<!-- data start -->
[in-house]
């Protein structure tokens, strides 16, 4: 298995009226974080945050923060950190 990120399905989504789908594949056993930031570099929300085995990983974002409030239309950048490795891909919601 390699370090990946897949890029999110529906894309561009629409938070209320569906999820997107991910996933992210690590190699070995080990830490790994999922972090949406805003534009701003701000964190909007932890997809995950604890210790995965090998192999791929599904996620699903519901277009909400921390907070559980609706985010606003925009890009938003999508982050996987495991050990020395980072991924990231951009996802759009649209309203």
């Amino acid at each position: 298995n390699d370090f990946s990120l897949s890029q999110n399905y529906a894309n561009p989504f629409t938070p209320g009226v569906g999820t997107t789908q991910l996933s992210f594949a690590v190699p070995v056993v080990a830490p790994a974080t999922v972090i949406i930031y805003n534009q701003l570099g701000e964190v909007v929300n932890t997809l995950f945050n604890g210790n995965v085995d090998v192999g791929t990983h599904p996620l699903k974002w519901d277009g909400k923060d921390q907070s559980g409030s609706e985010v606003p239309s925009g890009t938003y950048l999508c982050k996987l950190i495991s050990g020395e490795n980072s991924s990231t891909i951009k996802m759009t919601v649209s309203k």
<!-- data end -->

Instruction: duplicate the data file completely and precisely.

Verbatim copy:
[in-house]
């Protein structure tokens, strides 16, 4: 298995009226974080945050923060950190 990120399905989504789908594949056993930031570099929300085995990983974002409030239309950048490795891909919601 390699370090990946897949890029999110529906894309561009629409938070209320569906999820997107991910996933992210690590190699070995080990830490790994999922972090949406805003534009701003701000964190909007932890997809995950604890210790995965090998192999791929599904996620699903519901277009909400921390907070559980609706985010606003925009890009938003999508982050996987495991050990020395980072991924990231951009996802759009649209309203």
């Amino acid at each position: 298995n390699d370090f990946s990120l897949s890029q999110n399905y529906a894309n561009p989504f629409t938070p209320g009226v569906g999820t997107t789908q991910l996933s992210f594949a690590v190699p070995v056993v080990a830490p790994a974080t999922v972090i949406i930031y805003n534009q701003l570099g701000e964190v909007v929300n932890t997809l995950f945050n604890g210790n995965v085995d090998v192999g791929t990983h599904p996620l699903k974002w519901d277009g909400k923060d921390q907070s559980g409030s609706e985010v606003p239309s925009g890009t938003y950048l999508c982050k996987l950190i495991s050990g020395e490795n980072s991924s990231t891909i951009k996802m759009t919601v649209s309203k």